The Marshall University Forensic Science Center's history is one rooted in education and innovation. In 1989 Huntington, West Virginia saw the first DNA typing case in the state’s history. By 1992, classes in DNA Identification and Drug Toxicology were taught for the West Virginia State Police.
To meet the growing need for forensic scientists, the West Virginia Board of Trustees approved the foundation of the Marshall University Forensic Science Graduate Program in 1994, one of only seven such Master of Science degree programs in the country. The same year, Senate Bill 252 established the West Virginia Combined DNA Index System (CODIS) under the authority of the West Virginia State Police. The two have been linked in service to the state ever since.
Under the direction of Dr. Terry Fenger graduate courses began in 1995. Dr. Fenger started his career with Marshall University in 1979 and has served as director of the Forensic Science department throughout its decade of existence. He also served as chair of the Department of Microbiology, Immunology and Molecular Genetics at the Joan C. Edwards School of Medicine. In 1997 the Master of Science degree program graduated its first class of Forensic Science students and in 1999 the program moved into its new facilities at Fairfield Stadium featuring a state-of-the-art classroom and Forensic DNA Analysis laboratory.
In 2003, the Forensic Science Center became one of three CODIS Laboratories in the nation to receive ISO accreditation from the National Forensic Science Technology Center. The Forensic Science Center rolled out its Parentage Testing Services to the public in December of 2003, in turn opening up a new aspect of DNA studies at Marshall University . Also in 2003, the Master of Science degree program saw the graduation of its 100th Forensic Science student in the spring, along with the groundbreaking of a new annex featuring two brand new classrooms and a digital evidence laboratory.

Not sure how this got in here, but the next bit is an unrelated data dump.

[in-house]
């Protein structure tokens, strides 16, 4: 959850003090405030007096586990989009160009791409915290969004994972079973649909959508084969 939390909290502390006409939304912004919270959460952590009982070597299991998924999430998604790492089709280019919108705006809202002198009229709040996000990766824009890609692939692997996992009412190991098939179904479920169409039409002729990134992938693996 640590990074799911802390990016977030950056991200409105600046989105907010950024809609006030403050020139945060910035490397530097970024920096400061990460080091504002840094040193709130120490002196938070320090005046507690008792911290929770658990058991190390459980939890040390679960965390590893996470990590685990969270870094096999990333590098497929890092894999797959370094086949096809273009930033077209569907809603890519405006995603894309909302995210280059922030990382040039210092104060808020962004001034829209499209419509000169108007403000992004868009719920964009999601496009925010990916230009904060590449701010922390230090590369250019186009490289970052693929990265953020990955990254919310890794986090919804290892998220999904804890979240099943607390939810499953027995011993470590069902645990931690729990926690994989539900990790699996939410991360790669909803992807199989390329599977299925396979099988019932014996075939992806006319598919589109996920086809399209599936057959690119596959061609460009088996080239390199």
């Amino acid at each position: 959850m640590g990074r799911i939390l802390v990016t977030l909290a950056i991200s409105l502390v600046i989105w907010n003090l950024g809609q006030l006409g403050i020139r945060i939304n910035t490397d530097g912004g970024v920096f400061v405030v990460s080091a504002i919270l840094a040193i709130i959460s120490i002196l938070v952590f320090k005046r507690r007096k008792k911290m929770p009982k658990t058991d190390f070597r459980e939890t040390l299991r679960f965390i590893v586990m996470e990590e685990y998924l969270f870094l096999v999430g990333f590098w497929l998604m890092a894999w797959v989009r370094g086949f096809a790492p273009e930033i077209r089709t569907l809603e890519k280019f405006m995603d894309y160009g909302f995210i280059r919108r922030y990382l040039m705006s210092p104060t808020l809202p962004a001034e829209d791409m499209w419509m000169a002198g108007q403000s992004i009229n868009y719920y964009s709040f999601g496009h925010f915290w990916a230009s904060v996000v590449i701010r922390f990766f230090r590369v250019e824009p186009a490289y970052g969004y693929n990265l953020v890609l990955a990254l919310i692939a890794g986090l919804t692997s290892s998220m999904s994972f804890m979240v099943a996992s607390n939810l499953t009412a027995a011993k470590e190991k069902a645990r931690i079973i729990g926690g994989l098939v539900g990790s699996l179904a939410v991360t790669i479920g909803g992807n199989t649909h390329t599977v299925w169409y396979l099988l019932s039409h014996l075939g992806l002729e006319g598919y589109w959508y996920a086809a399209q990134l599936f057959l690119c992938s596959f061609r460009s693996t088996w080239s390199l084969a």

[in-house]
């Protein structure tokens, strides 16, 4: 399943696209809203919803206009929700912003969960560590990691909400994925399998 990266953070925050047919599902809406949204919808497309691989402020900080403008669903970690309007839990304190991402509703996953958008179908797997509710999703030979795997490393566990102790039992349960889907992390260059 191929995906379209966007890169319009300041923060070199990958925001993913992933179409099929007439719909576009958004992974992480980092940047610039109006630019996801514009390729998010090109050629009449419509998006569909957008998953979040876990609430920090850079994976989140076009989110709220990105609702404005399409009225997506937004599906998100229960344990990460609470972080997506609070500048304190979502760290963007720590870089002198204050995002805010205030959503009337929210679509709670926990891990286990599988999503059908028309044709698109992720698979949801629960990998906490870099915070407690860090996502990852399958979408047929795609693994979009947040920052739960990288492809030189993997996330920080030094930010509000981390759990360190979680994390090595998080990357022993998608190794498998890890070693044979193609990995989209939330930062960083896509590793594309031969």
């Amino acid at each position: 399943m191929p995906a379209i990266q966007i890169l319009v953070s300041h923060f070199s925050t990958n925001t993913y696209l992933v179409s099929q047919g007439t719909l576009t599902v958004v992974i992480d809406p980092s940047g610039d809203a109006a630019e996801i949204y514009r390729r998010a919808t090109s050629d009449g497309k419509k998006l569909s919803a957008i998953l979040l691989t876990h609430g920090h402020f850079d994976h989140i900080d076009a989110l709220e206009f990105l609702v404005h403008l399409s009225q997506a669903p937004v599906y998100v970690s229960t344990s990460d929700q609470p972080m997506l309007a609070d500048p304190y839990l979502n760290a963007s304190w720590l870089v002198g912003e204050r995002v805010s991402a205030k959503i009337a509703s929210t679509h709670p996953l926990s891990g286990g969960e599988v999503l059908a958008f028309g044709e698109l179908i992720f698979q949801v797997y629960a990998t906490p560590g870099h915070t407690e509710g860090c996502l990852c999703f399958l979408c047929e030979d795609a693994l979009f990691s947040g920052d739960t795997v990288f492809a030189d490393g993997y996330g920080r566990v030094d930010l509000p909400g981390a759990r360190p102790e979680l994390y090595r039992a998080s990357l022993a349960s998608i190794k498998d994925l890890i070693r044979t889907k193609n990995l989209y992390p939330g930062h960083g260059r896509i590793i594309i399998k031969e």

Construction of the annex’s ground floor was completed in March of 2004 and students moved in almost immediately. During 2004 the Master of Science degree program underwent a voluntary audit performed by the Forensic Science Education Programs Accreditation Commission (FEPAC) through the American Academy of Forensic Sciences (AAFS).
In February of 2005 the Master of Science degree program was awarded full FEPAC accreditation for a length of five years, making the Master of Science degree program one of few in the country to be FEPAC accredited. Also in the spring of 2005, the Master of Science degree program proudly graduated its ninth class and its 129th Forensic Science student. In spring 2005 the second floor of the Forensic Science Center ’s annex was completed, paving the way for new laboratories and employment within MUFSC.
Clearly the Marshall University Forensic Science Center has a lengthy tradition of serving law enforcement, the university, its students, and the community as a whole. We here at the Forensic Science Center look back with great pride on this service and look hopefully towards a future full of possibilities.
The embedded video below includes a look at the Marshall University Forensic Science Center and its offerings to students, law enforcement, professionals and the forensic science community. This video is part of the Marshall University Communications YouTube Channel.
Reprint of Marshall Magazine Spring 2012 Issue used by permission.